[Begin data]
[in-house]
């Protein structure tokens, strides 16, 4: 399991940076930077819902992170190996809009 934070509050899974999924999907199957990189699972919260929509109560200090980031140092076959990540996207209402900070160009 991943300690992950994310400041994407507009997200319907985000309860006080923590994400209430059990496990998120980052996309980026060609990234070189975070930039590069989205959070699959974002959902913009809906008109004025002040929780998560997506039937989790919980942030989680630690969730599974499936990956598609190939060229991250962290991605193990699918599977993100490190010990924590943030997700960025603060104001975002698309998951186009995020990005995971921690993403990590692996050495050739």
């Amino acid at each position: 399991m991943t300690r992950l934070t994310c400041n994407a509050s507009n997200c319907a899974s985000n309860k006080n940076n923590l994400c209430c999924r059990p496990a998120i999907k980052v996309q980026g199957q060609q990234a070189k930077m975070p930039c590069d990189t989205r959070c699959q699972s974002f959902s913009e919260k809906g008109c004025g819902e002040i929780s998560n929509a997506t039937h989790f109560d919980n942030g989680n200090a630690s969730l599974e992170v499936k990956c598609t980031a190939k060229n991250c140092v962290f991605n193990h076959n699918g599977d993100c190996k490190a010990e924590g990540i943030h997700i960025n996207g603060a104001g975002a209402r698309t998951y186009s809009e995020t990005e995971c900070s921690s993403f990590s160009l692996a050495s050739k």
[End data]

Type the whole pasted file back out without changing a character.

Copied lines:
[in-house]
């Protein structure tokens, strides 16, 4: 399991940076930077819902992170190996809009 934070509050899974999924999907199957990189699972919260929509109560200090980031140092076959990540996207209402900070160009 991943300690992950994310400041994407507009997200319907985000309860006080923590994400209430059990496990998120980052996309980026060609990234070189975070930039590069989205959070699959974002959902913009809906008109004025002040929780998560997506039937989790919980942030989680630690969730599974499936990956598609190939060229991250962290991605193990699918599977993100490190010990924590943030997700960025603060104001975002698309998951186009995020990005995971921690993403990590692996050495050739």
């Amino acid at each position: 399991m991943t300690r992950l934070t994310c400041n994407a509050s507009n997200c319907a899974s985000n309860k006080n940076n923590l994400c209430c999924r059990p496990a998120i999907k980052v996309q980026g199957q060609q990234a070189k930077m975070p930039c590069d990189t989205r959070c699959q699972s974002f959902s913009e919260k809906g008109c004025g819902e002040i929780s998560n929509a997506t039937h989790f109560d919980n942030g989680n200090a630690s969730l599974e992170v499936k990956c598609t980031a190939k060229n991250c140092v962290f991605n193990h076959n699918g599977d993100c190996k490190a010990e924590g990540i943030h997700i960025n996207g603060a104001g975002a209402r698309t998951y186009s809009e995020t990005e995971c900070s921690s993403f990590s160009l692996a050495s050739k």